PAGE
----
At a glance
- Whether going on extended summer holidays, or splitting time between houses, there are many reasons why customers might leave a home empty for a period
- When leaving a property unoccupied, there are a variety of risks that need to be considered, from theft to escape of water
- Stuart Weightman, Senior Technical Underwriter, discusses the insurance implications customers and brokers need to be aware of
Whether customers are heading off on holiday for the summer, or splitting time between homes, leaving a property unoccupied for an extended period presents additional risk and insurance considerations.
Here, Stuart Weightman, Senior Technical Underwriter at Zurich, answers some of the most important questions about leaving a property unoccupied.
What are the most common causes of loss relating to unoccupied homes?
Escape of water is the most common and most destructive. Theft is also fairly common, and for properties left unoccupied for extended periods, malicious damage and squatting can be an issue.
What security precautions should customers take before leaving a property unoccupied for an extended period?
The most important advice would be to speak to their broker or insurer first. The insurance market is competitive and each insurer might impose slightly different minimum standards. Insurers will also have slightly different approaches to unoccupancy and will be able to explain what their requirements are and whether they can be flexible.
Customers should take a common sense approach to home security. For example, storing valuables out of sight, asking a friend or family member to pick up post or arrange for outside bins to be emptied, investing in good quality locks, securing windows, and removing ladders and garden tools that might allow easier access to the property are all worth considering. Technology like smart lighting can also give a realistic impression that someone is at home.
Are customers required to tell their home insurer if their property will be unoccupied for a particular length of time?
Most insurers will have different terms for unoccupancy and their policy conditions will normally include a requirement for customers to inform them if the home is to be empty for longer. Failure to notify the insurer could result in a claim not being paid or not being paid in full.
Many policies exclude cover for particular risks (escape of water, or theft for example) if a property has been unoccupied for a specified length of time. This is typically 30, 45 or 60 days (although this may be longer on High Net Worth policies), unless the insurer has specifically agreed to extend the cover. For standard Personal Lines policies, Zurich will generally decline cover for properties that are disclosed as being unoccupied or that have extended unoccupancy at new business.
What if the policyholder gets a house-sitter in for all or part of that time?
Different insurers will have different policies on house-sitters, so it is a good idea to get in contact and confirm. Some insurers are able to consider policies on an individual basis, and may consider less restrictive terms if a customer has been proactive in trying to find a way to improve security at their property – particularly if the proposed house-sitter is from a professional and reputable house-sitting firm, or a trusted family member.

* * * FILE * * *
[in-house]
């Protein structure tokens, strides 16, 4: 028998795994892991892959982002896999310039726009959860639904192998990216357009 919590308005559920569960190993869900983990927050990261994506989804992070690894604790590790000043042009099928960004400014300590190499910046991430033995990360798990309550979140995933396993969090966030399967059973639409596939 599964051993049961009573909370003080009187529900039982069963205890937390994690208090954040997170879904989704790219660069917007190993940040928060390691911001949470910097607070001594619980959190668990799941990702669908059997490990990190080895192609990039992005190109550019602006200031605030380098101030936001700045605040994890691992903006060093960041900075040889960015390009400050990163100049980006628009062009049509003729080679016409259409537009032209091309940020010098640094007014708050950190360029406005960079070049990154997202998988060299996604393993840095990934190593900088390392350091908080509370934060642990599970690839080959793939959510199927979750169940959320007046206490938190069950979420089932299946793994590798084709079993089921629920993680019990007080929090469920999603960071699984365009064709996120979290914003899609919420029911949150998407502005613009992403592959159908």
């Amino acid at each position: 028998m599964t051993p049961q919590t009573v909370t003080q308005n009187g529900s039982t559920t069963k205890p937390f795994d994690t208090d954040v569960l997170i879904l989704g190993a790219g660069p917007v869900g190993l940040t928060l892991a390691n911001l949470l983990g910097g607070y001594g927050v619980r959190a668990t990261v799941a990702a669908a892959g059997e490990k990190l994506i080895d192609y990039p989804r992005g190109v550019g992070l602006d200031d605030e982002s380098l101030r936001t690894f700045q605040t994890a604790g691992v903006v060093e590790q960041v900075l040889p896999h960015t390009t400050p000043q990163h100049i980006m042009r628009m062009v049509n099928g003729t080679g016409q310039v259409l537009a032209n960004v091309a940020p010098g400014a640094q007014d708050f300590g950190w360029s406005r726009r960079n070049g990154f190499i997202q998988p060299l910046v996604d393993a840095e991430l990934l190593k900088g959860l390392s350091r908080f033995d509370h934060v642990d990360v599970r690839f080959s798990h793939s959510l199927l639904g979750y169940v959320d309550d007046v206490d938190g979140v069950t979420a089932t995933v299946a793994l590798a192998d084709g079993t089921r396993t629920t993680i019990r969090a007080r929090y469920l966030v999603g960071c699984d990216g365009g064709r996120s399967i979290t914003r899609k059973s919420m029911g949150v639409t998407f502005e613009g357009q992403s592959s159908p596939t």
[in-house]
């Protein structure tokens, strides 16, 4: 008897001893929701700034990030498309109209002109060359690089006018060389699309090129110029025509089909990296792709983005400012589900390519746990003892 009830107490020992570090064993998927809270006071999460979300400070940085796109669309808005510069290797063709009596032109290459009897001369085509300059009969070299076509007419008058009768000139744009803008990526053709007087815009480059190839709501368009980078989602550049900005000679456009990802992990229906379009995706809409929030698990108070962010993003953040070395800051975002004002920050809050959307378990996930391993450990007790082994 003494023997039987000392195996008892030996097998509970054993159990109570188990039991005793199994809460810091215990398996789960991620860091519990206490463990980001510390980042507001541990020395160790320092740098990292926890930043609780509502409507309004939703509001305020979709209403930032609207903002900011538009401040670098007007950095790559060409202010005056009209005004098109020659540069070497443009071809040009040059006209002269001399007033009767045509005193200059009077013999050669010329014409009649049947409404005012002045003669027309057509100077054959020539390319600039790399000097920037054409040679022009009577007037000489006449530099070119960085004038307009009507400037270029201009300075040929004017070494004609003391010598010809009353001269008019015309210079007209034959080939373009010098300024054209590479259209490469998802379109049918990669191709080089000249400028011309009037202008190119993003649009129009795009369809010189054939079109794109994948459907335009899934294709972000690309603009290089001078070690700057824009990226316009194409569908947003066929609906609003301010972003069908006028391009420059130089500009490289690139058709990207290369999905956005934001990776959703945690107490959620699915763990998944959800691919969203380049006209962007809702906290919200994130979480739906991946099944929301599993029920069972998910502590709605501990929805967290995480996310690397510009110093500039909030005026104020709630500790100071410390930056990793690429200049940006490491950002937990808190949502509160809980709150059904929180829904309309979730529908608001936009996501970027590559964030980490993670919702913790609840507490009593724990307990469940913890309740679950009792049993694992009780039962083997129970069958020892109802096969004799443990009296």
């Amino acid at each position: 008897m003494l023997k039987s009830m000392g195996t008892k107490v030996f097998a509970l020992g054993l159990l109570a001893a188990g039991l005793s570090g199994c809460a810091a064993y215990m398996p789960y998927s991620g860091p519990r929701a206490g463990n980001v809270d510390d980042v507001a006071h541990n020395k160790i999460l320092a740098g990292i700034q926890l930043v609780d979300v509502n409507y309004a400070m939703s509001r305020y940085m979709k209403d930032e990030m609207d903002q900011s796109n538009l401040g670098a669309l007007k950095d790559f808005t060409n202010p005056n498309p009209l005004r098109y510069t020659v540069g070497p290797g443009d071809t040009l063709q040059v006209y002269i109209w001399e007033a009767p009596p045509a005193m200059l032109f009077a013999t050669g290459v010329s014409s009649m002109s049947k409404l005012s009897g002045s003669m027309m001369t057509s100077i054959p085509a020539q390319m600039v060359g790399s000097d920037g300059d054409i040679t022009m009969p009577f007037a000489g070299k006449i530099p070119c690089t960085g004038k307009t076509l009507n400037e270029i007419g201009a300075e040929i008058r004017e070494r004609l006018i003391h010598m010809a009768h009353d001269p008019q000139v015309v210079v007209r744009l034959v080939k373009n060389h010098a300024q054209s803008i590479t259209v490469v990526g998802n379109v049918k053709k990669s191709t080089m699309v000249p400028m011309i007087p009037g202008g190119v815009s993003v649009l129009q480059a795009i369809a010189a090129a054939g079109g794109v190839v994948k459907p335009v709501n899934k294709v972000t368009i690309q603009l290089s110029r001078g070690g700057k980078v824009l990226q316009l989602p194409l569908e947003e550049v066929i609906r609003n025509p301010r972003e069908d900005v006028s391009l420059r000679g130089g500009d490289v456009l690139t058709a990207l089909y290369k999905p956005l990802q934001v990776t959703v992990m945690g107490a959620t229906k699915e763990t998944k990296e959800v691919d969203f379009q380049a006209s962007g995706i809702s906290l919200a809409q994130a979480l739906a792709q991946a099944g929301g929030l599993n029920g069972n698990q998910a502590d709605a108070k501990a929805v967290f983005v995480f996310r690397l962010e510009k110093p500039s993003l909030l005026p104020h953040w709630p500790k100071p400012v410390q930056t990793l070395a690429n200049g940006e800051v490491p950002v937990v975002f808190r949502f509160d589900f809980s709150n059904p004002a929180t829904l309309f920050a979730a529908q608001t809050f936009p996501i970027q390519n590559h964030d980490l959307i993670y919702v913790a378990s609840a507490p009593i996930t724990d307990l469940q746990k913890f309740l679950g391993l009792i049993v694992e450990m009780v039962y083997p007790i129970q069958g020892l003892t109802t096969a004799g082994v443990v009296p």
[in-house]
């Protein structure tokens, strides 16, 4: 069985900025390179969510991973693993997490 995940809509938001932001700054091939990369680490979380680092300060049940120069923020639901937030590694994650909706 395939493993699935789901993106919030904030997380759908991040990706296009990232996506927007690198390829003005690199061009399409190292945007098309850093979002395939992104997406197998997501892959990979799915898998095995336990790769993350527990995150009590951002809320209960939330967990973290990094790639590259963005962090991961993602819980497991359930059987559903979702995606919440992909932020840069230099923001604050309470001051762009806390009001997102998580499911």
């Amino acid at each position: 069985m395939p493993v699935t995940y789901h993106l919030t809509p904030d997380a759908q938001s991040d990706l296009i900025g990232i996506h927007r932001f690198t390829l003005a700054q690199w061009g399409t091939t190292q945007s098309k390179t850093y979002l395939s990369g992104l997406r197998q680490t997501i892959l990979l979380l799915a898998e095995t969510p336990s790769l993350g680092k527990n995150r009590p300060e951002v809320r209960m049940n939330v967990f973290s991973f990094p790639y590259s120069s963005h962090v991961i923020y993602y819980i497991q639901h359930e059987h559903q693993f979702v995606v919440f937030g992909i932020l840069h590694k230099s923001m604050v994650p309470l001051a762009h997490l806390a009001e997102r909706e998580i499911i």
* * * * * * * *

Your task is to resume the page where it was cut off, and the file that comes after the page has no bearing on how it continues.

What if the property is unoccupied for lots of shorter periods over the policy term (e.g. a second home only occupied on weekends)?
Many insurers will only cover properties that serve as a customer’s primary residence and may decline a second home, but this is not always the case. Customers should therefore give a clear and accurate description of how the home will be used, for example main home, weekday, weekend, holiday or second home. If in doubt, customers should always speak with their insurer or broker.
Are there different policy conditions that apply if a property is frequently unoccupied?
Many insurers will not provide standard market products for properties that are frequently unoccupied. In this case, a customer may need to source specialist cover.
Insurers that do provide cover for homes with extended unoccupancy will normally request that the property meets certain conditions. This may include a certain level of security, regular visits by someone authorised by the owner and that heating is maintained or that water is turned off and drained to prevent escape of water during the winter months.
What do home insurance policies generally say about leaving a key with a friend, family member, or neighbour?
Few insurance policies will make explicit reference to this in the terms and conditions. However, there’s normally a general requirement that customers do all they can to prevent or reduce damage or loss. Allowing a trusted friend or family member to check on an unoccupied property and pick up post would be a positive step in this regard. The best advice is to inform the insurer, who may be able to assess the situation on an individual basis.
Could ‘advertising’ that a property is unoccupied, by posting a holiday photo on social media, for example, affect (or even invalidate) a home insurance policy?
Unless the policyholder is away for longer than their ‘unoccupancy period’ without informing their insurer, it is unlikely that posting holiday photos would affect or invalidate a policy. However, we would recommend waiting until returning home before posting photos, or ensuring that their social media security is set so that only friends and family can see them.
For more information on the topics discussed in this article, please get in touch with your local Zurich contact.